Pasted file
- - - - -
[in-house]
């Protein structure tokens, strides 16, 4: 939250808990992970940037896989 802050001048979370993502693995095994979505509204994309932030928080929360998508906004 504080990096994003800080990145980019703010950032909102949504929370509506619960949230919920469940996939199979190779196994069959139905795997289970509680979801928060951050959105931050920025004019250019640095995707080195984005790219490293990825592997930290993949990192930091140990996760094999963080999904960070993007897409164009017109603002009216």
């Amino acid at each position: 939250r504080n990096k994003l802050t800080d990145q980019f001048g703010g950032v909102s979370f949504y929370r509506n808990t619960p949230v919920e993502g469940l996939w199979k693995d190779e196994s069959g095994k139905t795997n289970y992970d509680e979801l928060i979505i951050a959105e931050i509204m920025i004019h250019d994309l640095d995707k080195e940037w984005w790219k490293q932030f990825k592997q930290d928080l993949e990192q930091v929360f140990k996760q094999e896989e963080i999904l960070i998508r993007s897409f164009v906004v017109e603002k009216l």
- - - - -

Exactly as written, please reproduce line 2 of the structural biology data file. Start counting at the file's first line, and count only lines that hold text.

């Protein structure tokens, strides 16, 4: 939250808990992970940037896989 802050001048979370993502693995095994979505509204994309932030928080929360998508906004 504080990096994003800080990145980019703010950032909102949504929370509506619960949230919920469940996939199979190779196994069959139905795997289970509680979801928060951050959105931050920025004019250019640095995707080195984005790219490293990825592997930290993949990192930091140990996760094999963080999904960070993007897409164009017109603002009216």